Below The Salt
Below The Salt : Phrases
Common or lowly
This is just one of the many English phrases that refer to salt, for example, 'worth his salt', 'with a grain of salt', 'the salt of the earth', etc. This is an indication of the long-standing importance given to salt in society.
In mediaeval England salt was expensive and only affordable by the higher ranks of society. Its value rested on its scarcity. Salt was less easily obtainable in northern Europe than in countries with warmer climates, where it could be obtained more cheaply by the evaporation of seawater. This value is the source of the high symbolic status given to salt in the day-to-day language that originated from England at that period.
At that time the nobility sat at the 'high table' and their commoner servants at lower trestle tables. Salt was placed in the centre of the high table. Only those of rank had access to it. Those less favoured on the lower tables were below (or beneath) the salt.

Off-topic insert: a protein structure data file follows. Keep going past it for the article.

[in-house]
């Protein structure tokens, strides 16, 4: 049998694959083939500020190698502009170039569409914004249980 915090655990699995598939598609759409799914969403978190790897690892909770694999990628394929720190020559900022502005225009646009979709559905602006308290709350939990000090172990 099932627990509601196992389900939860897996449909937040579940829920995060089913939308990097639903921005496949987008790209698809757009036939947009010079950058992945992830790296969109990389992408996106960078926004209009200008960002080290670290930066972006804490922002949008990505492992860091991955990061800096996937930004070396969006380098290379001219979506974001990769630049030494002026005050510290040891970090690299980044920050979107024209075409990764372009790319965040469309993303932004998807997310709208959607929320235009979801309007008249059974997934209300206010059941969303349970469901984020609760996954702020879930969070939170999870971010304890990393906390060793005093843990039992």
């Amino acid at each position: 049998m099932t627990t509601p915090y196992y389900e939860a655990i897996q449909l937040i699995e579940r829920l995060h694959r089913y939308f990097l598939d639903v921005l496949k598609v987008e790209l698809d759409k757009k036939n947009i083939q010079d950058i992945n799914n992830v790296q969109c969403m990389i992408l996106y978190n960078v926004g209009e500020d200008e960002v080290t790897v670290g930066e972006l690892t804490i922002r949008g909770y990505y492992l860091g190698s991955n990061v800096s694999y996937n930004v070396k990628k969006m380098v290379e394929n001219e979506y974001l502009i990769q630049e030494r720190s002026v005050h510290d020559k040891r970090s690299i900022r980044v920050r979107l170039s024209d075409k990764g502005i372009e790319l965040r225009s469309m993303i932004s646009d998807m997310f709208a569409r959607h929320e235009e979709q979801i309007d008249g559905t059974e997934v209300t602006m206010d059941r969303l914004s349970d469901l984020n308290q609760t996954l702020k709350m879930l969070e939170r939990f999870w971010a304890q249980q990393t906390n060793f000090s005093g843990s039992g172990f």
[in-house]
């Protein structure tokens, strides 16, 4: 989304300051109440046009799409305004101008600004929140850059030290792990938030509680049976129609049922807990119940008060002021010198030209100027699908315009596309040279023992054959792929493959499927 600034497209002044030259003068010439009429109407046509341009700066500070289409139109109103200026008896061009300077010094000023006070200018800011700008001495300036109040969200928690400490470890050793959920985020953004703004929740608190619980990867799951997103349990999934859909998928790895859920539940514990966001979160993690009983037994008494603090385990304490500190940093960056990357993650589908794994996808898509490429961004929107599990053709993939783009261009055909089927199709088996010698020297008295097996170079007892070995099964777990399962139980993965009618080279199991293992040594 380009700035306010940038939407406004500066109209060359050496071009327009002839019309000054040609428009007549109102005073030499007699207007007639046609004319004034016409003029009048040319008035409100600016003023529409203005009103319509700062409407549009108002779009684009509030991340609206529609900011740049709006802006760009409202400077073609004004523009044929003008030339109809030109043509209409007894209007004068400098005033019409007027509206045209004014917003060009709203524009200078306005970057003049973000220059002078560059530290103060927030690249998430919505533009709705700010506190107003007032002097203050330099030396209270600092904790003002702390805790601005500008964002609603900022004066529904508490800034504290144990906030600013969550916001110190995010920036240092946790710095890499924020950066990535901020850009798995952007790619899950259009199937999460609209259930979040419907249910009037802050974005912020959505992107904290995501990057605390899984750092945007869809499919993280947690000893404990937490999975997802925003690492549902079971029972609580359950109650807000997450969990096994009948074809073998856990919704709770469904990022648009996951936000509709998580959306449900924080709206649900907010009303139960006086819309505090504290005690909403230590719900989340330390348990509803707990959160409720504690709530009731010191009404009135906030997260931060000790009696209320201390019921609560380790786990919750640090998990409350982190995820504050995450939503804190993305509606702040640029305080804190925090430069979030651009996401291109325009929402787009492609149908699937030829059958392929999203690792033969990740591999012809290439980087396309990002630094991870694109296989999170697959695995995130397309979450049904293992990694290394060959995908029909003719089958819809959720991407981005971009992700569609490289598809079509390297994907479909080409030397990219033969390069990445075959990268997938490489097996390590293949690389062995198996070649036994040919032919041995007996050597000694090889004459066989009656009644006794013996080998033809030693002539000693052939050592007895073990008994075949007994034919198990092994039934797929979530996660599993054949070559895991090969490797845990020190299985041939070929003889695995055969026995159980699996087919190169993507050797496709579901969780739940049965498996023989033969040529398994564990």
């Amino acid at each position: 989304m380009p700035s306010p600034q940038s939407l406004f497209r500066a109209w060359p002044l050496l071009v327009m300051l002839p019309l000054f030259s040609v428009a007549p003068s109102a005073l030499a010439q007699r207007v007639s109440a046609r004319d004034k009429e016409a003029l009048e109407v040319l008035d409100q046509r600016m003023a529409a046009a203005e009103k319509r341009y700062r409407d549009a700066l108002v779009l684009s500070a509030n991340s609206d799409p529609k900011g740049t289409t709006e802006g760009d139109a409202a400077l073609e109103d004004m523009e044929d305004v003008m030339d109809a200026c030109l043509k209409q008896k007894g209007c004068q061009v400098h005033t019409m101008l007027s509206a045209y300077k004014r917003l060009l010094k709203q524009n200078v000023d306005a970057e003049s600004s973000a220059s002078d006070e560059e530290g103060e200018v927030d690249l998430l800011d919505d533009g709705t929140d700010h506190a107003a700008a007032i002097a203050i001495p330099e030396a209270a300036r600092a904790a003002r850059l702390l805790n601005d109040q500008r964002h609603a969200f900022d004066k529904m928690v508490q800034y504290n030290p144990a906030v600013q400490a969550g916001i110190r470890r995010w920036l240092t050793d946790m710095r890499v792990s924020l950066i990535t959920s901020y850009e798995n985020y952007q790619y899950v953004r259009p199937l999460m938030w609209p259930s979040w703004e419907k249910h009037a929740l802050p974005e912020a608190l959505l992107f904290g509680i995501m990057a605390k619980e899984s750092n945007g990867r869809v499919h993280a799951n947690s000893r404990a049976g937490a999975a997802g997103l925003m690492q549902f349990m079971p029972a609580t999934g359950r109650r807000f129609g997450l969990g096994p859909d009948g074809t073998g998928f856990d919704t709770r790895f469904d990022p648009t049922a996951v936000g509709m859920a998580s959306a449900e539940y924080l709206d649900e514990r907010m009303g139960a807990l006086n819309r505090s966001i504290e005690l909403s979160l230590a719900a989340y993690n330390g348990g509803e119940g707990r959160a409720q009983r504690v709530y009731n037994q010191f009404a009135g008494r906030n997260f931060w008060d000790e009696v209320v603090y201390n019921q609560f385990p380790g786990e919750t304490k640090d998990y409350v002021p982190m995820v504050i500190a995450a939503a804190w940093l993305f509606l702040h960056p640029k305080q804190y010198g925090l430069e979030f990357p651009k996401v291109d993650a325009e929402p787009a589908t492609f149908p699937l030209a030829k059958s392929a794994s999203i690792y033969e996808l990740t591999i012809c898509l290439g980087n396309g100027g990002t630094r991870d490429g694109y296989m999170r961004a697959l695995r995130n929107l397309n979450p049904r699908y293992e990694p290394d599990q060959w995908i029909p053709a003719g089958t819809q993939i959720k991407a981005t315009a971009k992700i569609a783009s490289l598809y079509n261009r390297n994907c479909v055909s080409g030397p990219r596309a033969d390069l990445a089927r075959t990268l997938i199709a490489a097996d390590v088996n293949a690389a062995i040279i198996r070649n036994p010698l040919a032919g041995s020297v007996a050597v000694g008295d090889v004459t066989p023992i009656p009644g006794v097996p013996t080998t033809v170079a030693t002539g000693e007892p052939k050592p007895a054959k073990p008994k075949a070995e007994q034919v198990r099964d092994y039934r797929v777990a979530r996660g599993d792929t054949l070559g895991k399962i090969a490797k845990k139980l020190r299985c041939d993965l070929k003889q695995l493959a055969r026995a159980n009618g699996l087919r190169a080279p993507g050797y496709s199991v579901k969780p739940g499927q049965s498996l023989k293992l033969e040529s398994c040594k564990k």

The term salt is used for the container the salt was kept in, as well as the condiment itself. The ornate and expensive nature of these salts was a reflection of the importance that salt was accorded.
As early as 1434 the word salt was used in this way, e.g. "A feir salt saler of peautre." (A fine-quality pewter salt cellar). Strictly speaking to be 'below the salt' was to be below the salt cellar.
The phrase was in use by the late 16th century, as this quotation from Ben Jonson's Cynthia's Revels, 1599 shows:
"His fashion is not to take knowledg of him that is beneath him in Cloaths. He never drinks below the salt."
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